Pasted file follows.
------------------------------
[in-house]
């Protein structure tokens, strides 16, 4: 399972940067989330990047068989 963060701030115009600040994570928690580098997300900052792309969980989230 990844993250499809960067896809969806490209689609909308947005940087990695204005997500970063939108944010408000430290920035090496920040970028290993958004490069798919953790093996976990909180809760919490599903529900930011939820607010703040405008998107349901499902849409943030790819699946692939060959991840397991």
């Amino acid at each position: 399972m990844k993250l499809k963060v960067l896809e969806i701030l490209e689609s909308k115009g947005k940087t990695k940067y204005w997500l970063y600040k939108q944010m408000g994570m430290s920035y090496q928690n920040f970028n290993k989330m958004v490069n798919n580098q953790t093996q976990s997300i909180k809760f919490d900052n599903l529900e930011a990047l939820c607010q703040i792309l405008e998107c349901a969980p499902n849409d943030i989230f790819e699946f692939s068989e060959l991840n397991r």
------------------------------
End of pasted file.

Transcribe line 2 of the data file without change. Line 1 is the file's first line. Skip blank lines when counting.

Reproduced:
């Protein structure tokens, strides 16, 4: 399972940067989330990047068989 963060701030115009600040994570928690580098997300900052792309969980989230 990844993250499809960067896809969806490209689609909308947005940087990695204005997500970063939108944010408000430290920035090496920040970028290993958004490069798919953790093996976990909180809760919490599903529900930011939820607010703040405008998107349901499902849409943030790819699946692939060959991840397991």